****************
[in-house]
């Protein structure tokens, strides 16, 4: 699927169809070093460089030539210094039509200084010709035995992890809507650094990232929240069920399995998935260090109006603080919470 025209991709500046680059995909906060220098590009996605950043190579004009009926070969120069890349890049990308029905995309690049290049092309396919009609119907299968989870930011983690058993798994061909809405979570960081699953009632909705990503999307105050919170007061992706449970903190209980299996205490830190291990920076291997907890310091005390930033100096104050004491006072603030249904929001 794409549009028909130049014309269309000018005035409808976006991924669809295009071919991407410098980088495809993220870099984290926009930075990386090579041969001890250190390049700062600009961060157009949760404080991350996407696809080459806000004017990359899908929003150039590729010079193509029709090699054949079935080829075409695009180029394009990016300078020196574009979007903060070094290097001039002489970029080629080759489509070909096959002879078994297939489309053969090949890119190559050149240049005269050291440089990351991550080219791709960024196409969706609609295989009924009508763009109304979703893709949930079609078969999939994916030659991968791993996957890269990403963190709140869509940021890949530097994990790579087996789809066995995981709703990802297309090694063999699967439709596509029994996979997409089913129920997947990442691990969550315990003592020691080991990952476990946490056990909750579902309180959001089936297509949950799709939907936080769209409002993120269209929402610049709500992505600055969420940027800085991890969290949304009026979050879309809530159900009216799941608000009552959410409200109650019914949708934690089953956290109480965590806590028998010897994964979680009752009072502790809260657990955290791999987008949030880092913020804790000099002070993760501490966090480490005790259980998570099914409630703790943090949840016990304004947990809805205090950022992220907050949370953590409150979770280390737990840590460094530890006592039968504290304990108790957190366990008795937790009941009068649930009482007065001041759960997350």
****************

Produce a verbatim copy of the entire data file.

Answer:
[in-house]
């Protein structure tokens, strides 16, 4: 699927169809070093460089030539210094039509200084010709035995992890809507650094990232929240069920399995998935260090109006603080919470 025209991709500046680059995909906060220098590009996605950043190579004009009926070969120069890349890049990308029905995309690049290049092309396919009609119907299968989870930011983690058993798994061909809405979570960081699953009632909705990503999307105050919170007061992706449970903190209980299996205490830190291990920076291997907890310091005390930033100096104050004491006072603030249904929001 794409549009028909130049014309269309000018005035409808976006991924669809295009071919991407410098980088495809993220870099984290926009930075990386090579041969001890250190390049700062600009961060157009949760404080991350996407696809080459806000004017990359899908929003150039590729010079193509029709090699054949079935080829075409695009180029394009990016300078020196574009979007903060070094290097001039002489970029080629080759489509070909096959002879078994297939489309053969090949890119190559050149240049005269050291440089990351991550080219791709960024196409969706609609295989009924009508763009109304979703893709949930079609078969999939994916030659991968791993996957890269990403963190709140869509940021890949530097994990790579087996789809066995995981709703990802297309090694063999699967439709596509029994996979997409089913129920997947990442691990969550315990003592020691080991990952476990946490056990909750579902309180959001089936297509949950799709939907936080769209409002993120269209929402610049709500992505600055969420940027800085991890969290949304009026979050879309809530159900009216799941608000009552959410409200109650019914949708934690089953956290109480965590806590028998010897994964979680009752009072502790809260657990955290791999987008949030880092913020804790000099002070993760501490966090480490005790259980998570099914409630703790943090949840016990304004947990809805205090950022992220907050949370953590409150979770280390737990840590460094530890006592039968504290304990108790957190366990008795937790009941009068649930009482007065001041759960997350």